Volahasina Rasendramalala, Global Sourcing Manager for Energy, never lets big changes discourage her. This is why she was fueled with passion while working with her team to transfer most European sites to 100% green electricity from renewable energy sources.
Global Sourcing Manager for Energy Volahasina Rasendramalala, Vola for short, is used to big changes, as you’ll be able to conclude from her unique life story. Born in Madagascar, a place she says enjoys 80% endemic flora and fauna, she grew to love and appreciate nature and science. “As a child, I was (and still am) a quiet person. I loved spending time by myself, exploring my surroundings, playing an explorer, researcher or journalist. I studied in an all-girl school until high school. Thanks to that, I do not see gender as an issue. We were allowed to be ourselves, the sky was the limit. I wanted to be a lot of things growing up, but my first choices were either a biologist or something more physics-oriented. I opted for the second choice since I wanted to continue doing mathematics.
After high school, Vola received a scholarship to study in Russia, and although this took her far away from home and to a whole different world, she embraced the opportunity. This is when her gender first became an issue. “I initially signed up to study aeronautics, but my application was declined because I was a girl, and it was a ‘male only’ faculty.” Vola decided to study general and electrical engineering instead. This turn of events may sound upsetting to modern ears, but Vola says that she is actually glad it happened, since she is very happy with how things turned out.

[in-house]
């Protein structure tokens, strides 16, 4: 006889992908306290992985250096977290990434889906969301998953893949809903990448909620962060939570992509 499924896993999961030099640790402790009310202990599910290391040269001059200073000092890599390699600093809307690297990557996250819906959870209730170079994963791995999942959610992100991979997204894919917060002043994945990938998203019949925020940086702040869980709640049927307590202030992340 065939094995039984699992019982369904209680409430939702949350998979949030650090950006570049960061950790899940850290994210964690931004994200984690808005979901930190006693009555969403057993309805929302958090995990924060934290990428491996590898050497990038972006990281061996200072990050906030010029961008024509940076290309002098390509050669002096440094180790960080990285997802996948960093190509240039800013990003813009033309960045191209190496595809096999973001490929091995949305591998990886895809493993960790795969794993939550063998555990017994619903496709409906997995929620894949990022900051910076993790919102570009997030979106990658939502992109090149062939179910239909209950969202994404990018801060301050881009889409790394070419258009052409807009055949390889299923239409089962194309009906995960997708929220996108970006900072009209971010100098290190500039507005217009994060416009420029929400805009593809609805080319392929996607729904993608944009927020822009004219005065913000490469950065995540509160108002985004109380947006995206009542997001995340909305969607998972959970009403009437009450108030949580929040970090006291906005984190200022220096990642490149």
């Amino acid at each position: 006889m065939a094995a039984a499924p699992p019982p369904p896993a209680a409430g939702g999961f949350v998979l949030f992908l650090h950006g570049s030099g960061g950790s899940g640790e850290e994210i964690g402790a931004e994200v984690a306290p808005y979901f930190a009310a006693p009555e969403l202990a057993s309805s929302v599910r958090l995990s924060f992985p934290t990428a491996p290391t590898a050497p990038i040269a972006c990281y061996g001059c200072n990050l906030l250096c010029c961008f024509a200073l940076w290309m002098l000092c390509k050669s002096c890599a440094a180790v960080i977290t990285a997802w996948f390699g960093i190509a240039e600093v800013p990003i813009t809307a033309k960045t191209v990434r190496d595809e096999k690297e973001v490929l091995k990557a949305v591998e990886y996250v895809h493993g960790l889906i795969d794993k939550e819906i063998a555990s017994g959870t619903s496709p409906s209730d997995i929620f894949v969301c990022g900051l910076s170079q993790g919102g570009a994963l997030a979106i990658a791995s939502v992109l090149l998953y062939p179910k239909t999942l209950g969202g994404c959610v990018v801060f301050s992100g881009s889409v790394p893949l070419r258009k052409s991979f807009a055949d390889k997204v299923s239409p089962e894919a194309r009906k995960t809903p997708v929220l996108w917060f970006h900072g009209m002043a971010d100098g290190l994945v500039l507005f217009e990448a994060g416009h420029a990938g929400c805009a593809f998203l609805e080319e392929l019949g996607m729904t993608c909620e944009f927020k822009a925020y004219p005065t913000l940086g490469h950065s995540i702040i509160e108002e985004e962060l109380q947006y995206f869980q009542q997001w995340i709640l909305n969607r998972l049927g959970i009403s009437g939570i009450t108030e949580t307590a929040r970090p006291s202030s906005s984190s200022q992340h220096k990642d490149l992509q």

How did such a young woman manage to handle such a considerable change in her life? “The first two years (out of the six I lived in Russia) were difficult,” Vola remembers, “but I noticed people did not mind where I came from as long as I did not mind it. It taught me that everybody is the same, but also that we need to acknowledge the subtle differences in culture and respect them.”
Later on, Vola also found herself studying in France, and she is now based in the Netherlands. But even after years of again and again having to adjust to new cultures and languages, Vola does not feel she has had a particularly hard time: “I do not think there were specific obstacles I had to overcome that others didn’t. The difference lies in how you decide to take on the challenge and if you have a good support system in case you fall down.”